From the perspective of an income investor who wants to earn dividends for many years, there is not much point in buying a stock if its dividend is regularly cut or is not reliable. For this article, we only scrutinize the last decade of Cisco Systems' dividend payments.
The dividend has been stable over the past 10 years, which is great. We think this could suggest some resilience to the business and its dividends. During the past 10-year period, the first annual payment was US$0.2 in 2011, compared to US$1.5 last year. This works out to be a compound annual growth rate (CAGR) of approximately 20% a year over that time, which is respectable.
It's rare to find a company that has grown its dividends rapidly over 10 years and not had any notable cuts, but Cisco Systems has done it.
Dividend Growth Potential
While dividend payments have been relatively reliable, it would also be nice if earnings per share (EPS) grew, as this is essential to maintaining the dividend's purchasing power over the long term.
Earnings have grown at around 3.4% a year for the past five years, which is not much but certainly better than nothing. 3.4% per annum is not an exceptionally high rate of growth, but then again, we have to take the size into account as well. If the company is struggling to grow, perhaps that's why it elects to pay out more than half of its earnings to shareholders.
To summarise, shareholders should always check that the dividends are affordable, that its dividend payments are relatively stable, and that it has decent prospects for growing its earnings and dividend.
Cisco Systems' payout ratios are within a normal range for the average corporation, and we like that its cash flow was more robust than reported profits. Earnings growth has been limited, but we like that the dividend payments have been fairly consistent.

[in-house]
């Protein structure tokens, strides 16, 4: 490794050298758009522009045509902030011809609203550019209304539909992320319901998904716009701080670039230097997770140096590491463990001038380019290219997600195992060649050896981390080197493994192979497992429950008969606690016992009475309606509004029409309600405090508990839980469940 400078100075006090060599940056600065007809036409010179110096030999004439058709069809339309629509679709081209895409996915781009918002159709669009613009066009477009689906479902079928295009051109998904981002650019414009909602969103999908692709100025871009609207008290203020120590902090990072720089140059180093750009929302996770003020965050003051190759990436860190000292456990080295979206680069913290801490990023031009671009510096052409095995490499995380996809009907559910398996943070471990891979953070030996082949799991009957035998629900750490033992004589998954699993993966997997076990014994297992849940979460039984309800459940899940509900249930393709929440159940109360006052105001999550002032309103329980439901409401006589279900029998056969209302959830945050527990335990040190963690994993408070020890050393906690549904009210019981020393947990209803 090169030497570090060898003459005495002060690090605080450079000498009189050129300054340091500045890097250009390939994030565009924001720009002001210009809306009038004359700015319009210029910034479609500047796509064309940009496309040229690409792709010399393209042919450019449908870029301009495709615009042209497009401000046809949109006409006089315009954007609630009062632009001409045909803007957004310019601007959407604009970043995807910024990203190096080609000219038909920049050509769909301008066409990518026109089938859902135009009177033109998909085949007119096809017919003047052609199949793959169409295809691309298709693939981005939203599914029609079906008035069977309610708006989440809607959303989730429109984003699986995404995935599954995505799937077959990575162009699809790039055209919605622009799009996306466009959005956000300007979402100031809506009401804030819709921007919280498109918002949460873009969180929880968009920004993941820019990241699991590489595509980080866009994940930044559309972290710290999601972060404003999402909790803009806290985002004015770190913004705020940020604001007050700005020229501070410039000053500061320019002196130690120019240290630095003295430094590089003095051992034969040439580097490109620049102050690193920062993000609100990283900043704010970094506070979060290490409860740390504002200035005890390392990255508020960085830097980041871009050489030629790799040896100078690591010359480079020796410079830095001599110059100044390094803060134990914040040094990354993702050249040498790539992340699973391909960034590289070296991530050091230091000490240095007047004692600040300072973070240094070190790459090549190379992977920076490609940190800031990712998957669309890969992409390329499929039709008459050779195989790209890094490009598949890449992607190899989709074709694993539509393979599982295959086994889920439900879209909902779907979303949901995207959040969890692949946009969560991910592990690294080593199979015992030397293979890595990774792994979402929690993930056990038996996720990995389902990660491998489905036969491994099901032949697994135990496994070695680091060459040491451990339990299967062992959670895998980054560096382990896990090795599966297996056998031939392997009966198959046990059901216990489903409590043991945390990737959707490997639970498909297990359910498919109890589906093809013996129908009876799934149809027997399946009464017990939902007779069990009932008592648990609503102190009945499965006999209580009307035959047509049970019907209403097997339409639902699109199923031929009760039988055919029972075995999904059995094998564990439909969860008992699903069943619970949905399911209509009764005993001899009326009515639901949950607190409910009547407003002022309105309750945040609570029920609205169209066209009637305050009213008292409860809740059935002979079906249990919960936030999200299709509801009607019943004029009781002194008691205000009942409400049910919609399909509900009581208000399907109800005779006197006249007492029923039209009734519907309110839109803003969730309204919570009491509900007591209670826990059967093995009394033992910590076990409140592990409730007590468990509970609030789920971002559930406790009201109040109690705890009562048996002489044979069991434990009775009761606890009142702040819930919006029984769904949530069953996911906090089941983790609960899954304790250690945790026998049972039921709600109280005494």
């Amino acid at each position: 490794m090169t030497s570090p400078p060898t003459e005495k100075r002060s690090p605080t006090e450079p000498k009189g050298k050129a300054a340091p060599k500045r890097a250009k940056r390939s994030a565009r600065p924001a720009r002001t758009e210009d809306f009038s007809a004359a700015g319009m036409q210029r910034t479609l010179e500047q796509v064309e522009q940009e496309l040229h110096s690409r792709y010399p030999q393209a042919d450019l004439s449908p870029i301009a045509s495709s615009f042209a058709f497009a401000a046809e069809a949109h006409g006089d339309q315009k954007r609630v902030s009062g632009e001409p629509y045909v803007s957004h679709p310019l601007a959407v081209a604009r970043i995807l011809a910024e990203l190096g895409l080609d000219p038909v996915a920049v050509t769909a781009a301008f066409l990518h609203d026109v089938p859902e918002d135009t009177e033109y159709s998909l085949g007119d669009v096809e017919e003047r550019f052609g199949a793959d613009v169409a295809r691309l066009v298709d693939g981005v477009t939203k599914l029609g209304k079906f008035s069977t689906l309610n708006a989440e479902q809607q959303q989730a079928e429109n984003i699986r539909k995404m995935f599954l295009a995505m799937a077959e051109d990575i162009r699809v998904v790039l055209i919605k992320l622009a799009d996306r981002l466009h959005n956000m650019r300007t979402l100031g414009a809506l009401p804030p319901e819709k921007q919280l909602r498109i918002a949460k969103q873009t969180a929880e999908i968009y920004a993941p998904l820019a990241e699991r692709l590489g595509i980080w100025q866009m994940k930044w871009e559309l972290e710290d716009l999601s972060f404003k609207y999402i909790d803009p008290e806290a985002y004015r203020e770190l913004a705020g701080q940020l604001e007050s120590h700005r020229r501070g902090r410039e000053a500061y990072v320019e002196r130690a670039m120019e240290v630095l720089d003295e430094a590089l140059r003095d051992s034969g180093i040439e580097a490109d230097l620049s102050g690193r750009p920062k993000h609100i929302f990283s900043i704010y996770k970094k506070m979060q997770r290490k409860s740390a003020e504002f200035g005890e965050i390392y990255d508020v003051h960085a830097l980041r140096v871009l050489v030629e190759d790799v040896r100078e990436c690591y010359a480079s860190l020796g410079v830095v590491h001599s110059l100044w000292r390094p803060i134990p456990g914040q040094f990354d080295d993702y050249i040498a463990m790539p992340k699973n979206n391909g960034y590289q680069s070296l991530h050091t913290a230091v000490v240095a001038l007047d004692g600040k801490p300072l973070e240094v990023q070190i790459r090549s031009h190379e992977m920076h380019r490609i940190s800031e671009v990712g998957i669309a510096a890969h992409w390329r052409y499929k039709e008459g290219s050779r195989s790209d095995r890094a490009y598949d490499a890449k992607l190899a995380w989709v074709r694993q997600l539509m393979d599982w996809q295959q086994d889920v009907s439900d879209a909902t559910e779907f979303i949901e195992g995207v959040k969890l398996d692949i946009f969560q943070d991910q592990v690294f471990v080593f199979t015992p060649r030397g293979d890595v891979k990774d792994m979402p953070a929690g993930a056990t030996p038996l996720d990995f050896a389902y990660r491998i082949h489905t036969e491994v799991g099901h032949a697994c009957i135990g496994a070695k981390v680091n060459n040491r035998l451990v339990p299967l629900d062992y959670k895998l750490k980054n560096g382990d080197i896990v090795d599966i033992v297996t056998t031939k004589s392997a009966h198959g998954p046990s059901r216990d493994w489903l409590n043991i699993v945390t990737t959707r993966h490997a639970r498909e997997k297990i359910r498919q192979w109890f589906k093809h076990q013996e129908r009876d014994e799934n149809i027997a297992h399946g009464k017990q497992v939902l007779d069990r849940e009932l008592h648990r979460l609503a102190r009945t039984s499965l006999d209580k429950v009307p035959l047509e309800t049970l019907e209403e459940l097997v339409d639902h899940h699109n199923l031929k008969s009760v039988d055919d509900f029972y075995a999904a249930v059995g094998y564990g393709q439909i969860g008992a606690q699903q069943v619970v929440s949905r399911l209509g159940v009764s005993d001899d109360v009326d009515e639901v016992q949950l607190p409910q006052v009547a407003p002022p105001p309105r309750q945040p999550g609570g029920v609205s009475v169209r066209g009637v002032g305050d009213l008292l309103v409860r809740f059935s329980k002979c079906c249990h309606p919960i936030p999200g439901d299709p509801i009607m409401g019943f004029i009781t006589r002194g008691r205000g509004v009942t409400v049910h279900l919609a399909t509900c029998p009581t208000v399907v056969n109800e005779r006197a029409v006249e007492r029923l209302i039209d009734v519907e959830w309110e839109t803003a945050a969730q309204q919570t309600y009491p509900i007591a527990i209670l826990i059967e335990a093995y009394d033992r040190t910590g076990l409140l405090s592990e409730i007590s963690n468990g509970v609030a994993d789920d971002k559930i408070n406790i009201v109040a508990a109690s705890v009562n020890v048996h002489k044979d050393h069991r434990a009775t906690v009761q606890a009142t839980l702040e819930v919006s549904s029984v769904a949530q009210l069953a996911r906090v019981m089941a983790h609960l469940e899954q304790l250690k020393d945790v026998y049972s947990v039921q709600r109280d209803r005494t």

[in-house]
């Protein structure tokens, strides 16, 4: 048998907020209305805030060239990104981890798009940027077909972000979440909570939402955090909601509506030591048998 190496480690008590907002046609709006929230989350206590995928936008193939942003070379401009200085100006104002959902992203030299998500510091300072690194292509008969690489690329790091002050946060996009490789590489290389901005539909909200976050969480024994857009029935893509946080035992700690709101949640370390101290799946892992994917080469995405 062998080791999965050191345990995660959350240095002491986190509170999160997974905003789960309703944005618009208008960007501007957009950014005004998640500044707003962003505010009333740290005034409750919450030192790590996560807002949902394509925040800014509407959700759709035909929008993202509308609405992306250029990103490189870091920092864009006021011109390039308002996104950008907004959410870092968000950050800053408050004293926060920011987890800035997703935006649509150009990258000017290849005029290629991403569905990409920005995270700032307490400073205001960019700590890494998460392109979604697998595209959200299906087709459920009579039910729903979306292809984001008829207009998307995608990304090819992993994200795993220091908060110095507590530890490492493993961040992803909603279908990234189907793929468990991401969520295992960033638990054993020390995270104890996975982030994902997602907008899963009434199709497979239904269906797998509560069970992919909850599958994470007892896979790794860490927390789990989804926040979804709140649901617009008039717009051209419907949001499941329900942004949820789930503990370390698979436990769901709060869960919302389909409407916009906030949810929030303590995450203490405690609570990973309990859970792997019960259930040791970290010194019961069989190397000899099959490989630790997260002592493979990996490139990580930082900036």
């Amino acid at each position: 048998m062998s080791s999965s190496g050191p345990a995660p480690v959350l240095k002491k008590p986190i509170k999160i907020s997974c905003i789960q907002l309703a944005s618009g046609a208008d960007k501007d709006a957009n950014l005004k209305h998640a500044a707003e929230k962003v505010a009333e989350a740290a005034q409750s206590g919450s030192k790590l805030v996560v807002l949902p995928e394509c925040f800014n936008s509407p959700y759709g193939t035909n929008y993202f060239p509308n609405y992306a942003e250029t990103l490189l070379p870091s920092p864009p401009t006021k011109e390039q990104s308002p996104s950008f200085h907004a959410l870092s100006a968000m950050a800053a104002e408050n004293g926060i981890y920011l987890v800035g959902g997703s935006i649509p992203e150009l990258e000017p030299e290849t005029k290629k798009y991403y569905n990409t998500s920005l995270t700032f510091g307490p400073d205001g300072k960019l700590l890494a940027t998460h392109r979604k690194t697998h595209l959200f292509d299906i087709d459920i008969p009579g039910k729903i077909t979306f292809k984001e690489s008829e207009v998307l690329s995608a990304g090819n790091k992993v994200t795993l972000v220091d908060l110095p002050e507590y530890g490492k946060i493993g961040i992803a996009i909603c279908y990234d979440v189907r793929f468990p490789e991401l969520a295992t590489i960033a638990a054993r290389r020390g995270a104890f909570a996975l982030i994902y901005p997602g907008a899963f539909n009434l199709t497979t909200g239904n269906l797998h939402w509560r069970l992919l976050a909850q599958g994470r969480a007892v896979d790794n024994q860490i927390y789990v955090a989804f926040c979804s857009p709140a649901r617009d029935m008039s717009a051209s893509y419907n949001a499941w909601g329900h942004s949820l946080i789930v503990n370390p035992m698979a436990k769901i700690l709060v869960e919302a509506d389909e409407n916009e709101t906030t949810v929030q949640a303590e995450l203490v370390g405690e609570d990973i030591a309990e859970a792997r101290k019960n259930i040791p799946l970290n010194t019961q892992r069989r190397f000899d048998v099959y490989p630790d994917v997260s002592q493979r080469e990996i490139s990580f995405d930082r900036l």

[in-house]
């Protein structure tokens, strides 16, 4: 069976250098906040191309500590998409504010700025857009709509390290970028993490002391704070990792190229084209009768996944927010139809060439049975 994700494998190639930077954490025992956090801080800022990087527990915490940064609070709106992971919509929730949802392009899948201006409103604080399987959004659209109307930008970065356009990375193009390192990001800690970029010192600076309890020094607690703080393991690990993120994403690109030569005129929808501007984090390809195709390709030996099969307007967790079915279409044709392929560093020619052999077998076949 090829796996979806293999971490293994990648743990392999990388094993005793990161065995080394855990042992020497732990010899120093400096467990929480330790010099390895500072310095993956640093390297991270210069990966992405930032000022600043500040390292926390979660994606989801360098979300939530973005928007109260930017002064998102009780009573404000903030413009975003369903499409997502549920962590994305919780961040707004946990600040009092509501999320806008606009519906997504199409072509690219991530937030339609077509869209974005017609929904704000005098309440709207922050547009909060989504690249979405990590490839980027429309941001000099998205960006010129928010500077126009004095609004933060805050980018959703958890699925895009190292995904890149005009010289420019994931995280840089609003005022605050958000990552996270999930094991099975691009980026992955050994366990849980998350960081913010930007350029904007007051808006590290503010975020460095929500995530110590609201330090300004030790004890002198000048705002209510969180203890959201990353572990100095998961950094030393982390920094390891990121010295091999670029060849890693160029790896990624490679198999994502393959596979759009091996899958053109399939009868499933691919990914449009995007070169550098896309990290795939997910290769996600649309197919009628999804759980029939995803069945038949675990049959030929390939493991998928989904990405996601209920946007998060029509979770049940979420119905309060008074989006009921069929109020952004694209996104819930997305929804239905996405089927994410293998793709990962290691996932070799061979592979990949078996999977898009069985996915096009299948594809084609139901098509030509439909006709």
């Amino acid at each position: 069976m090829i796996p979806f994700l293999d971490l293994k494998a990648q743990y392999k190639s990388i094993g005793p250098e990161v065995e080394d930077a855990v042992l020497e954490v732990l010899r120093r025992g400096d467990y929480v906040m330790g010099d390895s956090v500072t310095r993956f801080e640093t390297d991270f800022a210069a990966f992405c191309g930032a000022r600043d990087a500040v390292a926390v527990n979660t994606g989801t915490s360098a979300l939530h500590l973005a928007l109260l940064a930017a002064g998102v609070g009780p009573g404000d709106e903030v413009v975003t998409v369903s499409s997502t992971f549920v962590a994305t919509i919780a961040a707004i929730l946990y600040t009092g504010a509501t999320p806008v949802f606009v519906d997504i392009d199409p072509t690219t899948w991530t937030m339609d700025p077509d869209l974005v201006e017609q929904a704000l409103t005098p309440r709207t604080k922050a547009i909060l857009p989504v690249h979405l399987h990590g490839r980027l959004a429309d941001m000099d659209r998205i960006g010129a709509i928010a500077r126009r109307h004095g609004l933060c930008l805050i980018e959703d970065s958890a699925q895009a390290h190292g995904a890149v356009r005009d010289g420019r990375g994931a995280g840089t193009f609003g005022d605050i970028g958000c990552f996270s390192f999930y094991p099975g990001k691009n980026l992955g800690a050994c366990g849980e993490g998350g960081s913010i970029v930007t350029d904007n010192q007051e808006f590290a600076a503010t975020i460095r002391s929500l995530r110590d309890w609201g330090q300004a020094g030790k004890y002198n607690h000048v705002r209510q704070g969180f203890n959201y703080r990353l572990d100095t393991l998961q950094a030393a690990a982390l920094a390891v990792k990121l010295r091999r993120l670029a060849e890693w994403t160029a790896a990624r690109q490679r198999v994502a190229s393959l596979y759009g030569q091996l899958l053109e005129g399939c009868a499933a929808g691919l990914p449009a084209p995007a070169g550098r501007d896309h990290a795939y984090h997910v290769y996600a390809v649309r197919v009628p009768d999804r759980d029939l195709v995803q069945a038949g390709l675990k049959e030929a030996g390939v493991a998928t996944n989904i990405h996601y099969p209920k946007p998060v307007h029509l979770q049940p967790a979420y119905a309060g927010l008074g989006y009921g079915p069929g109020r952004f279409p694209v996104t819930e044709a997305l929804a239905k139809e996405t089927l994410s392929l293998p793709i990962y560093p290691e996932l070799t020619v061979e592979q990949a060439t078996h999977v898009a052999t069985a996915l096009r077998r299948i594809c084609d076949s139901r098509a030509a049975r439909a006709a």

Although Cisco Systems has some positive attributes, to satisfy our high standards, we'd have to conduct further research into its competitive advantages or wait for it to achieve a more attractive valuation.
Companies possessing a stable dividend policy will likely enjoy greater investor interest than those suffering from a more inconsistent approach. However, there are other things to consider for investors when analyzing stock performance. For example, we've picked out 1 warning sign for Cisco Systems that investors should know about before committing capital to this stock.
Are you looking for more high-yielding dividend ideas? Try our curated list of dividend stocks with a yield above 3%.
Simply Wall St analyst Stjepan Kalinic and Simply Wall St have no position in any of the companies mentioned. This article is general in nature. We provide commentary based on historical data and analyst forecasts only using an unbiased methodology and our articles are not intended to be financial advice. It does not constitute a recommendation to buy or sell any stock and does not take account of your objectives, or your financial situation. We aim to bring you long-term focused analysis driven by fundamental data. Note that our analysis may not factor in the latest price-sensitive company announcements or qualitative material.